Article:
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  7. Fed has ticked the box and passed the buck to Trump, with a friendly note: "We've done our bit, now would you mind waking up?"

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  8. I posit the following
    1. what is an acceptable death rate versus shutting down the economy and the resultant death that will occur with the economic dislocation.
    2. It is comedic to pretend that society has a rainy day fund, perhaps 20% do, another 40% will tap their retirement programs ( will the Gov't forego the 10% penalty)as for the last 40% 10 to 14 days and the lines will begin. Good luck to landlords in the inner city, although I'm willing to posit for middle class MTG holders it will be a rollover of months.
    3. Fear may induce people to buy Gov't paper, but with tax receipts down pressure rises up thru the system, (local state federal) larger deficits reduced services and more pressure on future entitlement programs.
    4. needed items may be inflationary but the larger economy will be deflationary which again will exert more pressure on lower income households.
    5. Seniors who are at greatest virus risk, will benefit in no way from the rate cut, in fact will suffer economically in a disproportionate amount. Insurance Co's. already this morning are reducing rates. Is TINA the alternative to secure a 20 year+ retirement for someone in or near retirement.
    6. the medical system will be exposed, whereas we will not be able to service the needs of the population in basic care, both inner city and rural. The low R.O.I. needs will be exposed, but you'll be able to get the Hep. C. cure no problem.
    7. let us hope! that they have an effective vaccine by fall 2021.
    8. It would be better for the Gov't to allocate funds to needs and services, and get past it's peoples fault for not being better
    prepared. In our current political malaise this will occur and how dangerous that in itself, may become.

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  9. As Michael Antonelli quipped on twitter yesterday: In 4 billion years the Milky way is going to crash with Andromeda. Imagine the rate cut we'll need then.

    As for the free-market nirvana, the world bank actually started offering a public/private partnership pandemic bonds last year, albeit in a fairly limited quantity and only aimed at helping poor countries: http://pubdocs.worldbank.org/en/670191509025137260/PEF-Framework.pdf. They function like catastrophe bonds. Notably, coronavirus has yet to trigger payments.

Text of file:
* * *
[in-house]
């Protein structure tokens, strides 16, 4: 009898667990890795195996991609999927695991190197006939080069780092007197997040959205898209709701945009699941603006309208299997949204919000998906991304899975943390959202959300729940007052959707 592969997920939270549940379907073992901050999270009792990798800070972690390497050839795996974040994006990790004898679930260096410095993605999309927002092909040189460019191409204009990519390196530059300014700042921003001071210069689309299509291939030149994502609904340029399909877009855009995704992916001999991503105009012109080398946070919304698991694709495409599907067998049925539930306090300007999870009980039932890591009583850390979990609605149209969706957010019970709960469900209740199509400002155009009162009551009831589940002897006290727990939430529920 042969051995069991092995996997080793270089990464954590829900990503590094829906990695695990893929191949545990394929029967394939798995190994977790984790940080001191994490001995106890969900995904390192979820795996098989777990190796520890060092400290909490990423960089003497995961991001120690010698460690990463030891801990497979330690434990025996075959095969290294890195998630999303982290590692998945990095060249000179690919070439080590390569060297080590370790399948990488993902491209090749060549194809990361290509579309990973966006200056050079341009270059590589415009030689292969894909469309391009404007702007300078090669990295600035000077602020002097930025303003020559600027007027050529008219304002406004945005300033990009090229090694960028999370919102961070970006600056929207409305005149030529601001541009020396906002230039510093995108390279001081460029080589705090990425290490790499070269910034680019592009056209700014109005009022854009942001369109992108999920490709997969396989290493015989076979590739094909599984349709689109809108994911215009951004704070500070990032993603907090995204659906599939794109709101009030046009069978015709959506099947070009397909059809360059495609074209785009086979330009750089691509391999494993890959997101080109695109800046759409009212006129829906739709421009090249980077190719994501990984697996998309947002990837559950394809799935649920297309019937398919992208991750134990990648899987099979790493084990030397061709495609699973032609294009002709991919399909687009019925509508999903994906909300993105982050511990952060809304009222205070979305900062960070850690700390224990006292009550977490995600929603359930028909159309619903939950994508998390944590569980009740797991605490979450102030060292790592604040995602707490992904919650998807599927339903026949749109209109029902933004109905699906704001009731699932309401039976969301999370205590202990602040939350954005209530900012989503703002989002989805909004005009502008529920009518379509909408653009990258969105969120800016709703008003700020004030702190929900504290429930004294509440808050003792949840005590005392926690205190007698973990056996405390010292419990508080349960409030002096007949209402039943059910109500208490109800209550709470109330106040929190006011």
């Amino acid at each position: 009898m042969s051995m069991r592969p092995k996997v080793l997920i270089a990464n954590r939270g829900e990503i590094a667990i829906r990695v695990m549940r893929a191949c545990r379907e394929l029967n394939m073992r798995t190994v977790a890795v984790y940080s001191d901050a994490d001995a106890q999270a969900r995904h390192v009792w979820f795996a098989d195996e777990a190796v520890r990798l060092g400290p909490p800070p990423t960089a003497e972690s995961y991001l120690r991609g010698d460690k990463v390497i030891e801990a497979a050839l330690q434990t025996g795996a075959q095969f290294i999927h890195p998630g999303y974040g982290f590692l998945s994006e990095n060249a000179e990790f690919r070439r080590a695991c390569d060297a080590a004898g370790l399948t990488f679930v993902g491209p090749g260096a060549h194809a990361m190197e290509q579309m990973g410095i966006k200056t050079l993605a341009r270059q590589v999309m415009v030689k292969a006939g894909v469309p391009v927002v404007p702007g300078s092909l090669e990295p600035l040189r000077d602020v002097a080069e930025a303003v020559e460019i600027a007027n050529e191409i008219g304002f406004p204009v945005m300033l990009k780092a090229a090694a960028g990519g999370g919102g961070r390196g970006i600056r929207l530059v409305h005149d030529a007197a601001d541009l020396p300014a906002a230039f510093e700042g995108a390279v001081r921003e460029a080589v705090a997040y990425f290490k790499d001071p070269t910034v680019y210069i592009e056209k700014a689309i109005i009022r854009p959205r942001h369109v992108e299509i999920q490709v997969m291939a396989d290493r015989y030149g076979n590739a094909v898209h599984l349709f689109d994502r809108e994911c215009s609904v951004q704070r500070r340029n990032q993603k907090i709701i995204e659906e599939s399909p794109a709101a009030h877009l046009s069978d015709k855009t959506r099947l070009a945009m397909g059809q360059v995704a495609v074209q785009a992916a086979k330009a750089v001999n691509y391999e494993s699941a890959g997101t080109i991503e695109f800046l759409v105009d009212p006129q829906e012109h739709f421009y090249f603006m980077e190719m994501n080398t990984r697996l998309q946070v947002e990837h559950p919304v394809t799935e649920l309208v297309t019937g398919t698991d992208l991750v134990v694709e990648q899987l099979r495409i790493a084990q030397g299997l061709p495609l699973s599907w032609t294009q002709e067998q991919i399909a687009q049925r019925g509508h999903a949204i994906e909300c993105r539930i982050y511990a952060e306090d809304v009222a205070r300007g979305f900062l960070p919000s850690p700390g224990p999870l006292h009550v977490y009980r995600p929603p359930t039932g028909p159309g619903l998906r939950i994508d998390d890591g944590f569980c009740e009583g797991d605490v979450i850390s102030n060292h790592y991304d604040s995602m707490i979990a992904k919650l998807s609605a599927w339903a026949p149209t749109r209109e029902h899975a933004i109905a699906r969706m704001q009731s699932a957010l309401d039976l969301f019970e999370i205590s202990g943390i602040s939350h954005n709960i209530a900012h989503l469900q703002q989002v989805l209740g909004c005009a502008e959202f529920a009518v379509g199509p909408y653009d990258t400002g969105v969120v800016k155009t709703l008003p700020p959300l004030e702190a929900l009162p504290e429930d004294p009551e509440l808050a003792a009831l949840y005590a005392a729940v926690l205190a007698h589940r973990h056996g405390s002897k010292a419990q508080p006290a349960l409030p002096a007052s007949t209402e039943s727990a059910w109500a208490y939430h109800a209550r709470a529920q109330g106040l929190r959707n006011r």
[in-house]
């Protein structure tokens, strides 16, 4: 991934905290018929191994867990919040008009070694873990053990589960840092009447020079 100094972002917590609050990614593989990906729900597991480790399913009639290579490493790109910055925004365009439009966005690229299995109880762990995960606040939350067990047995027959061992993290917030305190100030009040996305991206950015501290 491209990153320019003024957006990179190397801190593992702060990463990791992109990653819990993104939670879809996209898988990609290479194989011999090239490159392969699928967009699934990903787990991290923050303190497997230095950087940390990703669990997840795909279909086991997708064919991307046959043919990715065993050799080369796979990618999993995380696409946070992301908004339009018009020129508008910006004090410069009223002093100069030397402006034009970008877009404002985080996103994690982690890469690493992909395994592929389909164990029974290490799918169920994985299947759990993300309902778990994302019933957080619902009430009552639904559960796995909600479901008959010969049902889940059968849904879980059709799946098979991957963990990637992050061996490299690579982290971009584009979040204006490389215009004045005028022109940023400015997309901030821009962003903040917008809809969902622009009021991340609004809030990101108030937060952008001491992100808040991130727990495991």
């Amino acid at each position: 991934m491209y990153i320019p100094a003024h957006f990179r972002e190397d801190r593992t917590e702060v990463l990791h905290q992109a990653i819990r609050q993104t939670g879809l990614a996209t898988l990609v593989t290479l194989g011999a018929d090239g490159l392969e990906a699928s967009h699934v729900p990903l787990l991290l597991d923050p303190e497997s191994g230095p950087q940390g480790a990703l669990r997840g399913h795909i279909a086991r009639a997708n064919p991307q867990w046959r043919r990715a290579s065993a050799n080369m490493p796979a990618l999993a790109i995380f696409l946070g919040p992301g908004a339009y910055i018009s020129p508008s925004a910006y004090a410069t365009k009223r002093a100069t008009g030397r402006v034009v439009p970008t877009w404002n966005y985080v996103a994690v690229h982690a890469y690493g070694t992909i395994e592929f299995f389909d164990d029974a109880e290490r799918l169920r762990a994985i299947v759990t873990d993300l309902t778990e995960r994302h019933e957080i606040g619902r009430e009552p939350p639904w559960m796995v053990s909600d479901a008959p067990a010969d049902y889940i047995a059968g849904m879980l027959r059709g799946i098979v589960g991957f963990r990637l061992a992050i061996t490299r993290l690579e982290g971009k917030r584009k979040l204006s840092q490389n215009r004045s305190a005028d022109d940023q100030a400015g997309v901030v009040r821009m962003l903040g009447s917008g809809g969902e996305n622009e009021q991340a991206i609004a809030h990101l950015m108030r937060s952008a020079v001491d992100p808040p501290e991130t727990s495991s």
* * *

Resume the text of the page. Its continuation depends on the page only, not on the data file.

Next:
Mortality, especially of the young and healthy, seems to be overblown. In Stanford dorms, the pandemic is already morphing into a bit of a meme. But if the economy does shut down for a quarter, or more, what happens to tax receipts this year? Government revenue drops $500 billion, just as the need for large expenditure skyrockets...

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  10. I am still unclear what the Fed's expected mechanism is supposed to be here. Lowering the rate of interest on reserves in theory should incentivize the banks to lend more of their excess reserves. But is such a small spread difference really the margin between a bank deciding to lend or not?

    I've heard other theories that this sends a market signal for consumers and investors passively sitting on their own cash reserves to put the money "out there".

    Does anyone have a theory about what credible mechanism exists for the rate cut offsetting lower demand?

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    Replies
    1. Yes. The FEDs cut is NOTHING to do with the bank lending. It is about improving the ability of firms and households to service debt, so it reduces the burden of adjustment on employment and spending. This acts to prevent demand falling as much. Higher asset prices also improve borrowing constraints. I'd recommend reading up about channels of monetary policy - this is the interest rate channel in action.